I don't need a new experience every Sunday . . I just want the service and some of the people to be real. I am tired of pulpit centered churches. Claims like "we teach the word here" but really its reading a few verses then 30 minutes of commentary. Most liturgical churches get thru the new testament from the pulpit every year or two right? Who teaching the word?

Non liturgical church services have become so loud that the leaders and its people cannot hear what is going on!

I wish evangelical leaders had the courage to rise up against the "system" and lead in a way where the Pastors were not afraid for their jobs and afraid of the faces in the pews. That every Pastor would teach from his convictions that burn in his soul!

I have been at Imago Dei 8 years this month. Not a perfect place . . but it is a place in process. Good enough for me. Sometimes liturgical and sometimes noisy but that is not the reason to gather at all. It is to edify our church family with our on lives, gifts, and talent and treasure. You go to church to give yourself away in worship and give yourself away to your church body. A good message is a bonus!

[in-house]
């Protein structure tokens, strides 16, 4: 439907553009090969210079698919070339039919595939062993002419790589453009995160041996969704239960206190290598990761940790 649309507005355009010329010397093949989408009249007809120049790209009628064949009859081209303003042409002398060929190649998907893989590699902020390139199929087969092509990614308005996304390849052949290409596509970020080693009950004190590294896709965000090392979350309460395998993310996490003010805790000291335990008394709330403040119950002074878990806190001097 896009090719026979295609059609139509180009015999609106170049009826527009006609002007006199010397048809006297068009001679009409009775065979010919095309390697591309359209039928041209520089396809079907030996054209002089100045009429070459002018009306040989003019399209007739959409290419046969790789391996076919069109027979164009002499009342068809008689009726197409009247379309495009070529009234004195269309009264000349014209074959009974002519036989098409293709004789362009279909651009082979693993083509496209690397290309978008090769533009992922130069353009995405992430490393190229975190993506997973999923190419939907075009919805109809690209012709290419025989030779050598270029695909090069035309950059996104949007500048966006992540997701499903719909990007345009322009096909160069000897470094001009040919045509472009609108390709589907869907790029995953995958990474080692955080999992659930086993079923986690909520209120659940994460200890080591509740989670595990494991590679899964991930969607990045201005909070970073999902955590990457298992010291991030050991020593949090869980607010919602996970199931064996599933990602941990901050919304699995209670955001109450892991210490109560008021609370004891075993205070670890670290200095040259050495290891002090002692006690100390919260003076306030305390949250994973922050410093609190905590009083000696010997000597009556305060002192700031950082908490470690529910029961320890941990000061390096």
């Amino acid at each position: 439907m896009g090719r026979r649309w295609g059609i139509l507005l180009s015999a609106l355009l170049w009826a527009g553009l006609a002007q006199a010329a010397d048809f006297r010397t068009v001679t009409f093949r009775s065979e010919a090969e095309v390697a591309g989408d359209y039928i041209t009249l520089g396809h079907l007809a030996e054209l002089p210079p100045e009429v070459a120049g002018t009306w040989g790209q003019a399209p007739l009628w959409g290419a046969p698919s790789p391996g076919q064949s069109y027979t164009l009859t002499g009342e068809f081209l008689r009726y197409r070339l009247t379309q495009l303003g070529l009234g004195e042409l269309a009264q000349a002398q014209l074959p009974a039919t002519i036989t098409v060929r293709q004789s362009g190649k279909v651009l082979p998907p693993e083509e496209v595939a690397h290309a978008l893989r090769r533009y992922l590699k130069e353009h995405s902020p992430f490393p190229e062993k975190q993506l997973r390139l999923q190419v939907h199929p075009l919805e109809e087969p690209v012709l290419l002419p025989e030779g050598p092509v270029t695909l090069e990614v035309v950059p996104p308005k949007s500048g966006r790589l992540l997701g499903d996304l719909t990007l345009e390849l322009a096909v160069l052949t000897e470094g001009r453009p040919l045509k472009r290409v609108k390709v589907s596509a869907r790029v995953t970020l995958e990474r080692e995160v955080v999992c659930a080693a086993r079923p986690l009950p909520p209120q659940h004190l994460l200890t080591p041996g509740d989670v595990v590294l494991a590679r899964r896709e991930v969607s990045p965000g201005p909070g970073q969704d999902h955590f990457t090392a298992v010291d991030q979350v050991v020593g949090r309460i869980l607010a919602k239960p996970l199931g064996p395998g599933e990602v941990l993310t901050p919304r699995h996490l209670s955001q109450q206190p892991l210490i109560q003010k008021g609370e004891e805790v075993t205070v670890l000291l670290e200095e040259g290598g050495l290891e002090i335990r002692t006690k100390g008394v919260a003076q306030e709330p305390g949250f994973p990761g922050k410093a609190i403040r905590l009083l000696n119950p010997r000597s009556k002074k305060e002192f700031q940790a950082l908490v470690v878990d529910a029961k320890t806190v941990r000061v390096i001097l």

Loved your book and your last visit to Imago. Your voice has been needed for a long time on both sides. So glad you jumped in. Sorry I went so long.

This fine night,

Jim S
Portland/Mt. Hood

Susan Isaacs said...

Hey Jim S, thanks for your comments. I totally agree about too much noise in most of our modern churches, and that a good message is a bonus. I'm fine with that format.

I really appreciate Imago Dei too. Last year when I did that event, we came Imago on Palm Sunday. The worship team sang "Beautiful Scandalous Night." It was so moving. You've definitely got a good thing going there. Thanks for your comments.

Kristin Russell said...